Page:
Finland finished the tournament with one win, two losses and a tie.
Switzerland won once and lost three.
• Switzerland played without one of its top players, right wing Pascal Zbinden. Zbinden was checked heavily into the boards in a game Thursday, but
officials traveling with the team said he missed the game due to a fever.
• In Zbinden’s place, Diego Schwarzenbach was moved from defense to the
top line. He did a nice job on the forecheck and created several
scoring chances in the first two periods.
• Finland was without hard-hitting forward Tommi Huhtala, forward
Joonas Enlund, and defenseman Jujo Mielonen.
• Two Finnish defensemen had outstanding tournaments. 6’2 Tommi
Leinonen was a physical and sturdy in his own end all week. 5’11 Mikael Kurki showed speed, skill and poise, scoring two goals and adding two assists
for the tournament. Both are eligible for the 2005 draft.
• Mikko Lehtonen finally broke out, scoring a goal and adding two
assists. He has decent speed for a big guy (nearly 6’4), he’s strong on his skates, he can shoot the puck and he’s got stickhandling skills. But for most of the tournament, he was a little too fancy and unwilling to give up the puck to teammates. But in this game, he dished off early and often and put two pucks behind the goalie by using his speed and strength to crash the net. (One goal was waved off because the net was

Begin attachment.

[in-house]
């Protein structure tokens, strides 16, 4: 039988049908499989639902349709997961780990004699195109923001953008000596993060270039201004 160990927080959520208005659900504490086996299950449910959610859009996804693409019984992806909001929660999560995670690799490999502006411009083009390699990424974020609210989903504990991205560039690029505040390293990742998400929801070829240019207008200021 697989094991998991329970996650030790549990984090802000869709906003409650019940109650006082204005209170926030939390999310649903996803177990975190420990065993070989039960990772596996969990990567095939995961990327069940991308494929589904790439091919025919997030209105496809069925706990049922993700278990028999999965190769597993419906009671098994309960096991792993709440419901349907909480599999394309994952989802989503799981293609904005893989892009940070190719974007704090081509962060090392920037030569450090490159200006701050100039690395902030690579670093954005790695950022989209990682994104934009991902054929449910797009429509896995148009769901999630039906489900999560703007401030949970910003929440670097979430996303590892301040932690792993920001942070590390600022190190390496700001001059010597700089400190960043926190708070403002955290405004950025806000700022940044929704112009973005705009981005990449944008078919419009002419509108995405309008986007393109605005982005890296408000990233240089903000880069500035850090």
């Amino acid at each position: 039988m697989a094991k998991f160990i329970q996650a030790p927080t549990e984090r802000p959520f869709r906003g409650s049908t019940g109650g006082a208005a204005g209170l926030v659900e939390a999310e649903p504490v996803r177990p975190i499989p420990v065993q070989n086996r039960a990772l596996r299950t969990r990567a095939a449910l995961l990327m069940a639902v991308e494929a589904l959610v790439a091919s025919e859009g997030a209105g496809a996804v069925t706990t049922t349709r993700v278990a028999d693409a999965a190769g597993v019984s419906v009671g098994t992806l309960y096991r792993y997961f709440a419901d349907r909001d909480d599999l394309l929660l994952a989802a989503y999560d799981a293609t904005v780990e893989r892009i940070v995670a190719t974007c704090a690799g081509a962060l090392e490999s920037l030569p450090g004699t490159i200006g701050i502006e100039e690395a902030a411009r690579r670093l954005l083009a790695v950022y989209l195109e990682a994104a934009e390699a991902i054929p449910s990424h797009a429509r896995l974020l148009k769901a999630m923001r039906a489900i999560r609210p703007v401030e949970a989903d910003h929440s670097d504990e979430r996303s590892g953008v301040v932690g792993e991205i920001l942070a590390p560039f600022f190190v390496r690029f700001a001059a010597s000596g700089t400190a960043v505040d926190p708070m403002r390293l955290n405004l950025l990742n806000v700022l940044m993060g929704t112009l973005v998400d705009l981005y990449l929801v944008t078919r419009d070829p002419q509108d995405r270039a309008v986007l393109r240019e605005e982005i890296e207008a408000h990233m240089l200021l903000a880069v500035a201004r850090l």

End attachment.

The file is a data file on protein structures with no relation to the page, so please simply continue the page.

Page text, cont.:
dislodged). Lehtonen, who plays for Blues Espoo in Finland, is eligible for the 2005 draft.
• Perhaps the most consistent forward of the tournament for Finland was
winger Robert Nyholm. The 6’1 forward excelled early in the tournament
as a fourth-line checker. He used his speed and size to cause all kinds
of problems for opposing defensemen. As the tournament progressed,
Nyholm also displayed good offensive skills. By the
bronze medal game, Nyholm had been moved the second line and was on the
penalty kill and power play. Nyholm’s hard work was rewarded with a goal and assist in the bronze medal game. Born in 1988, Nyholm will be someone to keep an eye on for the 2006 draft.
• The official players of the game were Swiss forward Aurelio Lemm,
another 2006 eligible player, and Ville Korhonen.
• Finnish left wing Jussi Peltomaa improved as the tournament went on. The 6’0 winger dished out several hard hits against the smaller Swiss team and he worked very well with Lehtonen.
• 6’4 Swiss defenseman Alessandro Chiesa also finished strong. He was sturdy in his own end, cleared the crease and dished out some solid hits along the boards. He also skates pretty well for a big kid.
• Swiss right wing Dario Burglar was held with out a point in the final game. He still led the team in scoring with 3 goals and 2 assists in the tournament. Still, for some reason, he was held on the fourth line and, with
coach Alfred Bohern’s strict adherence to rolling four lines, Burglar
never got the ice time that some of the other top scorers got in the
tournament. Burglar has good speed and a heavy wrist shot. He also fights
through checks to make a play. Born in late 1987, he’s eligible for the
• Finnish center Miika Lahti never did get on track. Although he showed flashes of talent, he was often invisible and he was held without a
point in four games, despite regular play on the first and second lines and the power play.